Cyber security in the UAESeptember 2, 2016
TOGY talks to Ovanes Mikhailov, managing director of Kaspersky Lab, about the cyber security of critical infrastructure and industrial environments, based on industrial control systems. Kaspersky Lab provides its oil and gas clients multi-layered protection against both generic cyber threats and, increasingly, advanced persistent threats. Kaspersky Lab is of one of the world’s fastest-growing cybersecurity companies and the world’s largest privately-owned cyber security business. From the UAE, Kaspersky Lab serves the oil and gas industry by providing cyber security software and services and critical infrastructure protection.
How would you characterise the size of the cyber security market for the oil and gas industry?
The cyber security market has already surpassed the physical security market in terms of size. More and more important and confidential information is being stored on computers and cloud based systems which means protecting software and hardware is of critical importance, especially for companies dealing with sensitive information and highly valuable assets, like oil and gas companies.
Most of our clients in the oil and gas industry are large international companies and they are fully aware of the threat posed by hackers to their institution’s IT systems. They normally have large IT departments which analyse their risks and have the infrastructure and funds to invest in protective software and the appropriate staff training to minimise the threat of an attack.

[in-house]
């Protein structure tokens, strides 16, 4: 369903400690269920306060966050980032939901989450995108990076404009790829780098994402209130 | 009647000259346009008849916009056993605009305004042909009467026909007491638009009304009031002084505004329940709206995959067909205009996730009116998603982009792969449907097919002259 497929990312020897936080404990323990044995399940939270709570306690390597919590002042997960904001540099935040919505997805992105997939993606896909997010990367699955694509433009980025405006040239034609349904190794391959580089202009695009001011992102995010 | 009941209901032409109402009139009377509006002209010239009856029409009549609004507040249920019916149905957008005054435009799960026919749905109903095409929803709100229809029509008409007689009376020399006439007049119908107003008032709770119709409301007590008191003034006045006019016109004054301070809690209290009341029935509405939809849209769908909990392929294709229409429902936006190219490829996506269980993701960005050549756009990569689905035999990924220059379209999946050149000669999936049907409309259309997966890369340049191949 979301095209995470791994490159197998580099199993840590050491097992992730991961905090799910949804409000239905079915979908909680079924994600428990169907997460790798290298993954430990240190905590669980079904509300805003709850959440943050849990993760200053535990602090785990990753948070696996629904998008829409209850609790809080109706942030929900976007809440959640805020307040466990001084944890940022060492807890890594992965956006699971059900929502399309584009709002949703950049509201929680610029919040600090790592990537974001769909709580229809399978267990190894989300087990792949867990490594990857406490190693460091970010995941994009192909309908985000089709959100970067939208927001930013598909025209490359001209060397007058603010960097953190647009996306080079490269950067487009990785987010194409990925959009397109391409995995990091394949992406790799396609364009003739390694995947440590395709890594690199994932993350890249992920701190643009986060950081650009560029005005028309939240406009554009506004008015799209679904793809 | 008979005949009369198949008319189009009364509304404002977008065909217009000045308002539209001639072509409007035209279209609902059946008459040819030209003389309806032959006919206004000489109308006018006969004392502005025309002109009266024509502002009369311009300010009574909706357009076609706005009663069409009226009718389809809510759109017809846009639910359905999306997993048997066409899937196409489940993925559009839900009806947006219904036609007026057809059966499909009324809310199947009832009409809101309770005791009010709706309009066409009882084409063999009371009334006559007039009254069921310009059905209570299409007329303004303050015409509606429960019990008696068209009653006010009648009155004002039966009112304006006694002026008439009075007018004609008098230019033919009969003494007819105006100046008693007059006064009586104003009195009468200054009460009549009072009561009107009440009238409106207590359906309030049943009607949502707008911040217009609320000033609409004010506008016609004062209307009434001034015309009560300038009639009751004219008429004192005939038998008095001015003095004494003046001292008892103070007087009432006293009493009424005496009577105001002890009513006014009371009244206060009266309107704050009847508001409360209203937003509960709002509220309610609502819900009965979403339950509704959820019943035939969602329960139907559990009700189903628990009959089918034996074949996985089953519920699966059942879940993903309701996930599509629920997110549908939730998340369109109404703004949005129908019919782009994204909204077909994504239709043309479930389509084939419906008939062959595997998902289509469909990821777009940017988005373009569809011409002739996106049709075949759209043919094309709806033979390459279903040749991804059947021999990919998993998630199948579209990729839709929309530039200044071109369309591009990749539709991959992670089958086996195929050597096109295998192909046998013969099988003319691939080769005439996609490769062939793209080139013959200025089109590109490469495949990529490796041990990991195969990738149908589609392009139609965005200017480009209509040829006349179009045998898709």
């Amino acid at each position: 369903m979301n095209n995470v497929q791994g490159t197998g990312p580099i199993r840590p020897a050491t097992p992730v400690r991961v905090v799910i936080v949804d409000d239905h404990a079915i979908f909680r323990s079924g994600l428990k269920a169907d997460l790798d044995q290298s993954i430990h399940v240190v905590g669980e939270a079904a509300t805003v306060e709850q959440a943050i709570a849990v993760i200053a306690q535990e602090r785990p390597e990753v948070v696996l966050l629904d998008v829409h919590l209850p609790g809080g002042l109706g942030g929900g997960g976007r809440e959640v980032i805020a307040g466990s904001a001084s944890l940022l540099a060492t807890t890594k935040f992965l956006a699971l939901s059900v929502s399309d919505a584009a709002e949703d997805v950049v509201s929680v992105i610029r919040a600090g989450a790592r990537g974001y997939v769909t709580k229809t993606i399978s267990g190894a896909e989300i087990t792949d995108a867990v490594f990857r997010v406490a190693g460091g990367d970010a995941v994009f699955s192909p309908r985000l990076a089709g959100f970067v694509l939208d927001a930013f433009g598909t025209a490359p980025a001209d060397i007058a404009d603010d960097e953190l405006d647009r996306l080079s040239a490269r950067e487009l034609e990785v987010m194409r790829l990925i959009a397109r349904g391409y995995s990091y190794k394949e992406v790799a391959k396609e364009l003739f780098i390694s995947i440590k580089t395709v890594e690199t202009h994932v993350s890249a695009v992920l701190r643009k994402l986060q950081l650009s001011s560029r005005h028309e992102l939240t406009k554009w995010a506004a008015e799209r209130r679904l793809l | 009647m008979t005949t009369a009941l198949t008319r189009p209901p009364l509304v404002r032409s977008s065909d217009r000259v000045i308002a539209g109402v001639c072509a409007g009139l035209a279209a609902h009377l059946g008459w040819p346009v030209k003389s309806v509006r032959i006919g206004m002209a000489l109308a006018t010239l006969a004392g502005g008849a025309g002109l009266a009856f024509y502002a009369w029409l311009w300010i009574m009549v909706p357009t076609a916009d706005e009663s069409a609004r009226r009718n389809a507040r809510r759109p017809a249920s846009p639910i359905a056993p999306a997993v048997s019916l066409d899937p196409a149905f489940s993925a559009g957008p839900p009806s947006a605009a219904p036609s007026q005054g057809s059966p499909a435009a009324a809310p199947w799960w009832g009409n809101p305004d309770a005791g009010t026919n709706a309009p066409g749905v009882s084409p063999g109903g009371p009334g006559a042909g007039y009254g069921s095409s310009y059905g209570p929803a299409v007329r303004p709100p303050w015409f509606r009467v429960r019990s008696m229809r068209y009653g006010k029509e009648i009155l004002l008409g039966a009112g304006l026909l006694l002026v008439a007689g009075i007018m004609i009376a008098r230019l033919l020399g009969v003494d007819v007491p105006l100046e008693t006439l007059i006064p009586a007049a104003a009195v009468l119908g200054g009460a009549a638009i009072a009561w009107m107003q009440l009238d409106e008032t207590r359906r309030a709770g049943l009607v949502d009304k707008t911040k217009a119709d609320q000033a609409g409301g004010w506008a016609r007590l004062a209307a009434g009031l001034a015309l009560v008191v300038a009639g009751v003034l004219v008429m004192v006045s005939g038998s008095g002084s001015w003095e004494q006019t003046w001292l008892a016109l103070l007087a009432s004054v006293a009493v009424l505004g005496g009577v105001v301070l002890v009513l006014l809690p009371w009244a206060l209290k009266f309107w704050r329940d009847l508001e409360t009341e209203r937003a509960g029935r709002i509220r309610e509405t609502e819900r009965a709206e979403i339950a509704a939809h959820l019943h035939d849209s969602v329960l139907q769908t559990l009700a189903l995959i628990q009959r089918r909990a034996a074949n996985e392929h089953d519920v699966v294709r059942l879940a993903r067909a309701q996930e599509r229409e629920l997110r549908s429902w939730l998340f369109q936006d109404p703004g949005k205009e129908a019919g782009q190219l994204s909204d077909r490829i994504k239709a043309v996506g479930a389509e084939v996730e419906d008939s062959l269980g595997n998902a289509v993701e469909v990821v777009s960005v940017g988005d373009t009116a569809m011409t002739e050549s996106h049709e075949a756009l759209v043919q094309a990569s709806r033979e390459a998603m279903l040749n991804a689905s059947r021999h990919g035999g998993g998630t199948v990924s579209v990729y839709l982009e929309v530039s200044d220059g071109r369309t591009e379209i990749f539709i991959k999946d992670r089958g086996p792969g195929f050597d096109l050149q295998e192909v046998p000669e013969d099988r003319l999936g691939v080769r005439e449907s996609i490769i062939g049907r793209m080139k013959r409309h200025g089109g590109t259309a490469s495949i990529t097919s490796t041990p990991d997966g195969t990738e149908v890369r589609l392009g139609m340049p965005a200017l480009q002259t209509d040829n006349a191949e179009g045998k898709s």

How would a cyber criminal typically target a multinational?
An attack can begin with the opening of an email by one member of an organisation. The large IOCs in the UAE appear to have invested heavily in training all their staff members on how to avoid putting the company at risk from hackers who will target all members of the institution in an attempt to infiltrate the systems. Some cyber criminals may target people working in a non-IT department, assuming they are unaware they could be the target of an attack.
Does this approach change for small and medium-sized enterprises (SMEs)?
The small to medium-sized companies are also at risk of cyber-attacks and many in this region need educating on the topic. There are a lot of family run oil and gas businesses in the UAE which have not invested in specialised IT departments or specialists and they are uninformed of the potentially severe consequences an attack could have on their infrastructure, from their computers to refining equipment.
What might be the typical outcomes from a coordinated cyber-attack?
A cyber-attack can have far reaching outcomes. A hack can slow IT systems down but they can also have physical consequences such as delaying or stopping production for a set period of time and this can reduce a company’s efficiency and in turn have disastrous effects on a company’s finances due to loss of business.
What are the specific risks of an attack in the UAE?
The centralised nature of the UAE’s oil and gas industry, with one large national company and a number of subsidiaries, could make the UAE a target for hackers. Having a national oil company means there is a bigger concentration of utilities and information which creates a bigger target for cyber criminals.